The Finnish-German baritone Jukka Rasilainen is known for his acclaimed performances at the festivals in Bayreuth and Savonlinna, at Opernhaus Zürich  and at the Semperoper Dresden. He has played Wagner roles such as Amfortas in Parsifal, the leading role in The Flying Dutchman and Telramund in Lohengrin, but also roles such as Tonio in Leoncavallo’s Pajazzo, Scarpia in Puccini’s Tosca and Amonasro in Verdi’s Aida. At the Finnish National Opera, he recently played Klingsor in Wagner’s Parsifal.

The tenor Dan Karlström made his debut at the Finnish National Opera as Tobias in Sondheim’s Sweeney Todd and since then has appeared as Yonas in Kaija Saariaho’s Adriana Mater and Pedrillo in Mozart’s Die Entführung aus dem Serail. Since 2001, he has been a permanent member of the Leipzig Opera, where he recently played Mime in Wagner’s Das Rheingold and Monostatos in Mozart’s The Magic Flute. He has also played Goro in Puccini’s Madame Butterfly at the festival in Savonlinna and performed as tenor soloist in Mario Schröder’s ballet based on Bach’s St John Passion.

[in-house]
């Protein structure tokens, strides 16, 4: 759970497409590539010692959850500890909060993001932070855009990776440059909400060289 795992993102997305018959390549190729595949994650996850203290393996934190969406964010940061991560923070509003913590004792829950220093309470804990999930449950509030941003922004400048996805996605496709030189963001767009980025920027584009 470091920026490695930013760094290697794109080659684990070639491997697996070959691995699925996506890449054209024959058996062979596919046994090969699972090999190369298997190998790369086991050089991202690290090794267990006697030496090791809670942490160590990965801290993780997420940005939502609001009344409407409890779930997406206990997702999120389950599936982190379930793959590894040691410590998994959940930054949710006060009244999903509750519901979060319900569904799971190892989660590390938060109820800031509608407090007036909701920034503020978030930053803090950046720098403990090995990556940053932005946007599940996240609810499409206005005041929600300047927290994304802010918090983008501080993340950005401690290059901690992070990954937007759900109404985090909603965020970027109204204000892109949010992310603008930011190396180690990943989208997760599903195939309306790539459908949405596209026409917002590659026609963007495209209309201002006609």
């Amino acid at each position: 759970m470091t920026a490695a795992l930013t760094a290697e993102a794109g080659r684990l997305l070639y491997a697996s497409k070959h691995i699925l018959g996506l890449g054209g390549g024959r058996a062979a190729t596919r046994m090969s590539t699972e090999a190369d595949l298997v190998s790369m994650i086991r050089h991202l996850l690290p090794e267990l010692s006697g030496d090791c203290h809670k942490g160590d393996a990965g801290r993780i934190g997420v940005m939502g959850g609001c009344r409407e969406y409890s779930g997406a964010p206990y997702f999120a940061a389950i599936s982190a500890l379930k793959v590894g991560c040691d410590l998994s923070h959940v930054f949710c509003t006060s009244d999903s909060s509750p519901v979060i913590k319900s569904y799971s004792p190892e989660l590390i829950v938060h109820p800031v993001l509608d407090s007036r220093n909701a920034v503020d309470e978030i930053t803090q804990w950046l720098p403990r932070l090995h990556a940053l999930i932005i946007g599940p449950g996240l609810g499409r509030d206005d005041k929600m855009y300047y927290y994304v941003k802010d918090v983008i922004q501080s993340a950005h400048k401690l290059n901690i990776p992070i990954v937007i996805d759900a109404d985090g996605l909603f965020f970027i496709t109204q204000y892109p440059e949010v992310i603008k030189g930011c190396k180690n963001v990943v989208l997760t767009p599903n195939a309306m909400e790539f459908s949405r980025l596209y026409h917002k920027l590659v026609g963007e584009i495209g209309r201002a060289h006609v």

The Estonian bass Koit Soasepp changed career after 15 years in agriculture and after just one year of vocal studies, he made his debut at both the Estonian and Finnish National Operas. In Helsinki, he has since developed a broad repertoire including Sarastro in Mozart’s The Magic Flute and Pimen in Musorgsky’s Boris Godunov, as well as Titurel in Wagner’s Parsifal and the Priest in Shostakovich’s Lady Macbeth of Mtsensk. Most recently, he played the King in Verdi’s Aida and the Bishop in Jaakko Kuusisto’s Ice.